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Mariensee, Germany

Jia Y.,Nanjing Agricultural University | Li R.,Nanjing Agricultural University | Cong R.,Nanjing Agricultural University | Cong R.,Northwest University, China | And 4 more authors.
PLoS ONE | Year: 2013

Mitochondrial oxidative phosphorylation (OXPHOS) plays an important role in energy homeostasis by controlling electron transfer and ATP generation. Maternal malnutrition during pregnancy affects mitochondrial (mt) DNA-encoded OXPHOS activity in offspring, yet it is unknown whether epigenetic mechanism is involved in the transcriptional regulation of mtDNA-encoded OXPHOS genes. In this study, 14 primiparous purebred Meishan sows were fed either standard- (SP, 12% crude protein) or low-protein (LP; 6% crude protein) diets throughout gestation, and the hepatic expression and transcriptional regulation of mtDNA-encoded OXPHOS genes were analyzed in newborn piglets. Maternal low protein diet decreased hepatic mtDNA copy number in males, but not in females. LP male piglets had significantly higher hepatic AMP concentration and low energy charge, which was accompanied by enhanced mRNA expression of NADH dehydrogenase subunits 6, cytochrome c oxidase subunit 1, 2, 3 and cytochrome b, as well as increased cytochrome c oxidase enzyme activity. In contrast, LP female piglets showed significantly lower hepatic AMP concentrations and higher energy charge with no alterations in OXPHOS gene expression. Moreover, LP males demonstrated higher glucocorticoid receptor (GR) binding to the mtDNA promoter compared with SP males, which was accompanied by lower cytosine methylation and hydroxymethylation on mtDNA promoter. Interestingly, opposite changes were seen in females, which showed diminished GR binding and enriched cytosine methylation and hydroxymethylation on mtDNA promoter. These results suggest that maternal low protein diet during pregnancy causes sex-dependent epigenetic alterations in mtDNA-encoded OXPHOS gene expression, possibly GR is involved in mtDNA transcription regulation. © 2013 Jia et al. Source


Jia Y.,Nanjing Agricultural University | Cong R.,Nanjing Agricultural University | Cong R.,Northwest University, China | Li R.,Nanjing Agricultural University | And 4 more authors.
Journal of Nutrition | Year: 2012

Glucose-6-phosphatase (G6PC) plays an important role in glucose homeostasis because it catalyzes the final steps of gluconeogenesis and glycogenolysis. Maternal malnutrition during pregnancy affects G6PC activity, yet it is unknown whether epigenetic regulations of the G6PC gene are also affected. In this study, we fed primiparous, purebred Meishan sows either standard-protein (SP; 12% crude protein) or low-protein (LP; 6% crude protein) diets throughout gestation and analyzed hepatic G6PC expression in both male and female newborn piglets. The epigenetic regulation of G6PC, including DNA methylation, histone modifications, and micro RNA (miRNA), was determined to reveal potential mechanisms. Male, but not female, LP piglets had a significantly lower serum glucose concentration and greater hepatic G6PC mRNA expression and enzyme activity. Also, in LP males, glucocorticoid receptor binding to the G6PC promoter was lower compared with SP males, which was accompanied by hypomethylation of the G6PC promoter. Modifications in histones also were gender dependent; LP males had less histone H3 and histone H3 lysine 9 trimethylation and more histone H3 acetylation and histone H3 lysine 4 trimethylation on the G6PC promoter compared with the SP males, whereas LP females had more H3 and greater H3 methylation compared with their SP counterparts. Moreover, two miRNA, ssc-miR-339-5p and ssc-miR-532-3p, targeting the G6PC 3' untranslated region were significantly upregulated by the LP diet only in females. These results suggest that a maternal LP diet during pregnancy causes hepatic activation of G6PC gene expression in male piglets, which possibly contributes to adult-onset hyperglycemia. © 2012 American Society for Nutrition. Source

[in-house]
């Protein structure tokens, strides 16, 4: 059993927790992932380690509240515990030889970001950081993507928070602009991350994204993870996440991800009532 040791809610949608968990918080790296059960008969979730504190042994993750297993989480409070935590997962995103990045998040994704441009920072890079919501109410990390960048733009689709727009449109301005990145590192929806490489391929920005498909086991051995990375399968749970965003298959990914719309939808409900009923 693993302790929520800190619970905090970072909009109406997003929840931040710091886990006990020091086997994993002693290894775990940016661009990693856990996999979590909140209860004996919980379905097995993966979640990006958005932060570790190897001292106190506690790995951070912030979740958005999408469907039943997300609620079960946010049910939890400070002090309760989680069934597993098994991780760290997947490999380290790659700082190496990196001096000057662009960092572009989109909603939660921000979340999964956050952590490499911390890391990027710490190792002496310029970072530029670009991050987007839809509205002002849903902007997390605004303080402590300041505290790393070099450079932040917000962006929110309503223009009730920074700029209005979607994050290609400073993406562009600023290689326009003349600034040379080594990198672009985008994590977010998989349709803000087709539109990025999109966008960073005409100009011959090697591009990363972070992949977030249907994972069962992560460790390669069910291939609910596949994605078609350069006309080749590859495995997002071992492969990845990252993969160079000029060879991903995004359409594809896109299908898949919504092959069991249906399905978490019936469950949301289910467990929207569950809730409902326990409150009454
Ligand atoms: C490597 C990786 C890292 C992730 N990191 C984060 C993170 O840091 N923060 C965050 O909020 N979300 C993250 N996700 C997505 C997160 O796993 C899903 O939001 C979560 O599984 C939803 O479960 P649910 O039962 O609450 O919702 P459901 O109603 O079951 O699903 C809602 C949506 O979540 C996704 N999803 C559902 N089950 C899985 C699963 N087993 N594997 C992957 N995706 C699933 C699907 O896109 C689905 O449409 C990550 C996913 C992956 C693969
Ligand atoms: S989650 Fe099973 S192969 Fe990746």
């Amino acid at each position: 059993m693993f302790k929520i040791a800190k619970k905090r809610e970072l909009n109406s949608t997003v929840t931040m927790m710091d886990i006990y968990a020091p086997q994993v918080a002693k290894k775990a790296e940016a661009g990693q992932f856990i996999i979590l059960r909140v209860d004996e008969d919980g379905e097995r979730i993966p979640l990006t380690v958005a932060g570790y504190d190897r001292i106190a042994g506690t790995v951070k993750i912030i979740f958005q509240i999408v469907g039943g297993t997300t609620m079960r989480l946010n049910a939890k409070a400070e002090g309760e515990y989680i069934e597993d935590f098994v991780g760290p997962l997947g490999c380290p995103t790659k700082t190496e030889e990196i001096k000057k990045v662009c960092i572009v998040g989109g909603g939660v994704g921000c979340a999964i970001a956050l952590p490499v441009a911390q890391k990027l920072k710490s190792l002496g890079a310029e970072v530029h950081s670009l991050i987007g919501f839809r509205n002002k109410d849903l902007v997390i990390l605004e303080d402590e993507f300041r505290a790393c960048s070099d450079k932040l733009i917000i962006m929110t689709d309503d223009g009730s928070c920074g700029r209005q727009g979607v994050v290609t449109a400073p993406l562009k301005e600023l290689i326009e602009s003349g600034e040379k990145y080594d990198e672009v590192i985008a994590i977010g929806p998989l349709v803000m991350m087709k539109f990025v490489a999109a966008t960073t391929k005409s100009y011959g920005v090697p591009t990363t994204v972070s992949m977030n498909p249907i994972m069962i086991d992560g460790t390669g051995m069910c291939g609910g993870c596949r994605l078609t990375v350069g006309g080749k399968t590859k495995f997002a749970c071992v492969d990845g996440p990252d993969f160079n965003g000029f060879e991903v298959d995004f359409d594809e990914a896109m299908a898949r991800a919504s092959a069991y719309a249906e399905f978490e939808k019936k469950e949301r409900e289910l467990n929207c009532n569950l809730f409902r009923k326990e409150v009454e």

Cong R.,Nanjing Agricultural University | Cong R.,Northwest University, China | Jia Y.,Nanjing Agricultural University | Li R.,Nanjing Agricultural University | And 5 more authors.
Journal of Nutritional Biochemistry | Year: 2012

To investigate the effect of maternal dietary protein on hepatic cholesterol metabolism in offspring pigs and to detect underlying epigenetic mechanisms, 14 primiparous purebred Meishan sows were fed standard-protein (SP, n=7) or low-protein (LP, 50% of SP, n=7) diets during pregnancy and lactation, respectively. LP piglets showed significantly lower body weight and liver weight at weaning, associated with decreased liver and serum cholesterol content. Hepatic SREBP2, HMGCR and CYP7α. 1 mRNA expressions were all up-regulated in LP piglets, as well as SREBP2 protein content and HMGCR enzyme activity, compared to SP piglets, while the mRNA expression of LDLR, FXR, LXR and CYP27α. 1 was not altered. Hepatic activation of HMGCR gene transcription in LP piglets was associated with promoter hypomethylation, together with decreased histone H3, H3 lysine 9 monomethylation (H3K9me1) and H3 lysine 27 trimethylation (H3K27me3) and increased H3 acetylation. No CpG islands were predicted in the CYP7α. 1 promoter, and the augmented CYP7α. 1 transcription in LP piglets was associated with decreased H3, H3K9me1 and H3K27me3. No alterations were detected for hepatic expression of microRNAs predicted to target 3'-UTR of HMGCR or CYP7α. 1 gene. These results indicate that maternal low-protein diet during gestation and lactation affects hepatic cholesterol metabolism in weaning piglets by modifying the epigenetic regulation of HMGCR and CYP7α. 1 genes, which implicates possible long-term consequences in cholesterol homeostasis later in adult life. © 2012 Elsevier Inc. Source